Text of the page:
Sherod Santos

1948 / Greenville, South Carolina

from Elegy for My Sister

24.

In the last photograph of my sister, she is
sprawling in the shade, or what shade's left,
on the converted toolshed's whitewashed steps.
It appears that she has finished for the day,
an oil color of some tall sea pines, backlit
by twilight off the water behind, her lifelong
childlike forest-fear subdued for the moment
by a filtered-through, delaminating blue
loosening the fretwork of branch and crown.
The oversized sweater she always wore
is stippled with paint, and her face has the slightly
moonstruck look (backlit, as well, by a thin
gilt wash too finely filtered for the camera's lens)
of someone who's stayed up reading late a novel
whose story could be her own.
Moments before,
she'd lifted the painting toward the sun, squinting
as she did, imagining—what? we'll never know—
the fading context into which she stared. Then,
unpinning her hair, and leaning back against
the shed, she yawns once and closes her eyes
as if nothing weighed on her thoughts that day,
her shoes kicked off, and an unlit cigarette cupped
in her hand. And at just the instant the shutter
clicks, the shadow of a dog (or a child?) appears
at the far right edge of the picture. To think:
how once she might've been amused by this,
this perspective from which we'd frame her life
(the perspective from which our own deaths hide)
with who she'd been, was, and was tempted to be.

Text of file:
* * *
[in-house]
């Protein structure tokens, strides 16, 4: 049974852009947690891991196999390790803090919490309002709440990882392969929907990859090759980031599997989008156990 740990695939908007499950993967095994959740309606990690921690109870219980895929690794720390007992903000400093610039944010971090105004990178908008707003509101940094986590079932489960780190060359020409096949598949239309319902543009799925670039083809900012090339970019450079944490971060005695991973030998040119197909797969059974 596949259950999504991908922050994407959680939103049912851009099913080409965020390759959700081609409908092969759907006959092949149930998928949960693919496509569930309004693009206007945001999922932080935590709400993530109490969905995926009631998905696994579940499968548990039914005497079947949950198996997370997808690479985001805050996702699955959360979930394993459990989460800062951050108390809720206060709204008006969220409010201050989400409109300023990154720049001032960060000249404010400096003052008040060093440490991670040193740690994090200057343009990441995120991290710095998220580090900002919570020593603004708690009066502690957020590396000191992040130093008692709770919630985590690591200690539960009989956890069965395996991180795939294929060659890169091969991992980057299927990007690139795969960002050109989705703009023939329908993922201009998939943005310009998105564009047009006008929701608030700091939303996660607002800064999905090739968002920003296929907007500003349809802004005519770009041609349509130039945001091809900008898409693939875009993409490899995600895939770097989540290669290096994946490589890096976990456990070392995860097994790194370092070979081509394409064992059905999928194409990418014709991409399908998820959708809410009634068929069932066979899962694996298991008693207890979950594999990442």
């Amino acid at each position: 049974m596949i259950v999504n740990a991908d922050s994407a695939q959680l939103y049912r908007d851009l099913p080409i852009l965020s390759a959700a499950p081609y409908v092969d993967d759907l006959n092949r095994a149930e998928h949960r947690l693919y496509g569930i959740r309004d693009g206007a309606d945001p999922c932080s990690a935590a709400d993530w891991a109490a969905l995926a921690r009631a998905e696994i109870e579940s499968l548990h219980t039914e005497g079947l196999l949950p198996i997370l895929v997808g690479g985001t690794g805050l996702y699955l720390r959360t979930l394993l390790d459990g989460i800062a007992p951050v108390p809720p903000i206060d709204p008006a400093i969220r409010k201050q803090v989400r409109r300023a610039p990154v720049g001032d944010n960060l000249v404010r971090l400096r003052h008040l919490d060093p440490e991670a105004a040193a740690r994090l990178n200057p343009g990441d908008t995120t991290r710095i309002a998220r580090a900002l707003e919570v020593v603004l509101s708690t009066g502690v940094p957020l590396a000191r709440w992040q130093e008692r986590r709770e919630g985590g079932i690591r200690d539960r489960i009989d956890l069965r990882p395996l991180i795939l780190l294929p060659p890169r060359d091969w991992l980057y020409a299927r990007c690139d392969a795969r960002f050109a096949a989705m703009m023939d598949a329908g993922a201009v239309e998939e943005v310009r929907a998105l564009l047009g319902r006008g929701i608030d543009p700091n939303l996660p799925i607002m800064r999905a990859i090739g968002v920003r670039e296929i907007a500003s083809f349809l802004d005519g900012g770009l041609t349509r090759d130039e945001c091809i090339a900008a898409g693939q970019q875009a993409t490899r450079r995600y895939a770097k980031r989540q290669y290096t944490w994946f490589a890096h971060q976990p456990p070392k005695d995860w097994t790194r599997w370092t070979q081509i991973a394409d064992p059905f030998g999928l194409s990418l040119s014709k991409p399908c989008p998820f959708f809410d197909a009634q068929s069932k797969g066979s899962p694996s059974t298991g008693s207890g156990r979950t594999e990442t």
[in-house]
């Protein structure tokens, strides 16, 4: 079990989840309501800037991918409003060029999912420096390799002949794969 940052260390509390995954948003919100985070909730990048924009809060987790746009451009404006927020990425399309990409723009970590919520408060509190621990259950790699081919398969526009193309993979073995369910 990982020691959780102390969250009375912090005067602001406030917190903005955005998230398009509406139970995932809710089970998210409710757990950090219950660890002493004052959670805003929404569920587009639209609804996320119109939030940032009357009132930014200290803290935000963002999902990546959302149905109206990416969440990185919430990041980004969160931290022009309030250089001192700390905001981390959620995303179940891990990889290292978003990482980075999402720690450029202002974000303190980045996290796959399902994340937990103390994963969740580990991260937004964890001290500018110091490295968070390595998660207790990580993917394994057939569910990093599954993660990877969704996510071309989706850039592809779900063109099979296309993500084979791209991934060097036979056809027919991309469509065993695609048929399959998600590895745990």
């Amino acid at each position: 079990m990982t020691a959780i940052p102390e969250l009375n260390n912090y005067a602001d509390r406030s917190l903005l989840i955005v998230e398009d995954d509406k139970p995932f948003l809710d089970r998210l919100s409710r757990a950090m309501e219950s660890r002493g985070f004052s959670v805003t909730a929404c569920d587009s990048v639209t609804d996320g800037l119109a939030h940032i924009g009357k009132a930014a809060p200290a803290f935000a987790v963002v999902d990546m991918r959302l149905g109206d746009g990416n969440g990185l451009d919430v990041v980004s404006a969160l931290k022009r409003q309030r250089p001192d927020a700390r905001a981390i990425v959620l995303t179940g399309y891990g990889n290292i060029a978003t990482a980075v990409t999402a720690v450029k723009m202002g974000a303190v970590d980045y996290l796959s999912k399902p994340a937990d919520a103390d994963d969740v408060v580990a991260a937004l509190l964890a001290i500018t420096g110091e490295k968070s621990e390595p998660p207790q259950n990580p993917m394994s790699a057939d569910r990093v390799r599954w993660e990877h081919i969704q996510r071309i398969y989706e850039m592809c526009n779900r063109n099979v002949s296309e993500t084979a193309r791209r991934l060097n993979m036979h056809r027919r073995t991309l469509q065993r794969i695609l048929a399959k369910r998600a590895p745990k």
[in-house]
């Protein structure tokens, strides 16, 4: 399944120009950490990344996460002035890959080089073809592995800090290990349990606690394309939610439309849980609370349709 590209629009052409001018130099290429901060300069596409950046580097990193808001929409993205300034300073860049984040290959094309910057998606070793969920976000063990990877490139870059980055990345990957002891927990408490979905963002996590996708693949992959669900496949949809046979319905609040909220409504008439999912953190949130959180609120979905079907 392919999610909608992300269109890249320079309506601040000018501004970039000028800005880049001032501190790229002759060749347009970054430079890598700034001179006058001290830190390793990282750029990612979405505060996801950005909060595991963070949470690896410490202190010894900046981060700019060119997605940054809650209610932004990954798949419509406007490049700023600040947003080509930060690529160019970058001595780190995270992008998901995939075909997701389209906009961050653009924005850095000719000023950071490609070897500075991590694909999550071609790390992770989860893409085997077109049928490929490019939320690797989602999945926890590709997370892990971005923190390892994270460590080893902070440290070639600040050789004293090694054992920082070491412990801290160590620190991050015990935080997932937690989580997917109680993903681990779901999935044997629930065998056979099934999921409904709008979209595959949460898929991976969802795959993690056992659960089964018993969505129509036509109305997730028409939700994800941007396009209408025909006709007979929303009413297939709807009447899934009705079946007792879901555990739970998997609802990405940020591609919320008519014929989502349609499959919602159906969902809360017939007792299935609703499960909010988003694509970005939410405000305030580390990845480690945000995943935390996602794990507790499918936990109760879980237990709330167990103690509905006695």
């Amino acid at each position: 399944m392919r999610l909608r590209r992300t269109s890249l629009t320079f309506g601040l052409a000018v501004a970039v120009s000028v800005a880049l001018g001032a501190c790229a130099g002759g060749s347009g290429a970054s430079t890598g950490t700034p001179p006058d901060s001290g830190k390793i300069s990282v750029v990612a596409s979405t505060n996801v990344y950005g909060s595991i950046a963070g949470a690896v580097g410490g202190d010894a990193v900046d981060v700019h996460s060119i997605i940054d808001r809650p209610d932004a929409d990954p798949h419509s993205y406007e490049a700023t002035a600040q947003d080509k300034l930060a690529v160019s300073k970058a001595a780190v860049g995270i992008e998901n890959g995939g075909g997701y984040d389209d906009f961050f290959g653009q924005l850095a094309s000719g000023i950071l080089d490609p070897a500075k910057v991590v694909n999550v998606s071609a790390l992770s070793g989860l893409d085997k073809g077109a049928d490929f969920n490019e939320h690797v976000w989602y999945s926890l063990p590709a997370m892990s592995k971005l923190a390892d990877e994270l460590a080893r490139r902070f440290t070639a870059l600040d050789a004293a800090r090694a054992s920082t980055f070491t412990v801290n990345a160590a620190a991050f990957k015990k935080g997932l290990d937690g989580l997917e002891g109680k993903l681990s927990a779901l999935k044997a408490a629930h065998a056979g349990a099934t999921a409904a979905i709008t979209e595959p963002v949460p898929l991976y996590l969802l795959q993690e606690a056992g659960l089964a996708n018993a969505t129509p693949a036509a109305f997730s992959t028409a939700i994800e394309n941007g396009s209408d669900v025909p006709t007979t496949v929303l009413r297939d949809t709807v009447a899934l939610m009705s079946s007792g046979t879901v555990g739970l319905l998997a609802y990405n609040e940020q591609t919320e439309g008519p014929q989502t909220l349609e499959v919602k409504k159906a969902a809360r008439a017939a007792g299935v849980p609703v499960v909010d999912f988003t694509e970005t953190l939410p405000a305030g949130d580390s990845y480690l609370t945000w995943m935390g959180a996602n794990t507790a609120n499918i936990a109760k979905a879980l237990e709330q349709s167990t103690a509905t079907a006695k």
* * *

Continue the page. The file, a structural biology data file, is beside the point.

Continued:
25.

And so it continues, day after day, this endless succession of
moments culled haphazard from the staticky dark as though each
were an event unto itself, as though each inscribed some legible
scratch on the frail wax cylinder that kept alive a voice from the
ever-receding past ....

My sister at thirty or thirty-one: stripping off table varnish
while her daughters nap on a folded towel beside her.

In the archangel section of the plaster cast gallery, she holds
her breath until the security guard stops looking her way.

Standing beside the photomat, staring at a strip of pictures,
her look of puzzlement slowly gives way to a look of recognition.

In the middle of the night—I was eight or nine at the time—I wake
to find her patting my head, because she has just had a bad dream.

Visiting hours over, she returns down the hall to her hospital room:
head down, shoulders stooped, her hands clasped behind her neck.

(That same morning, when she started to cry, she somehow managed
to distract herself by repeatedly crossing and uncrossing her legs.)

Overjoyed to be finally going home, then, mid-sentence, falling silent
at the thought of it, as though her mouth had been covered by a hand.

A warm spring night. A streetlamp beyond an open window.
Beneath the sill: a girl's hushed voice exhorting itself in whispers.

One morning, she leaves the house before dawn. She doesn't take the car.
By noon she finds herself in the business district of the city—

a taxi is waiting, the driver is holding the door, and she sees that now,
after all these years, she's about to take the great journey of her life.
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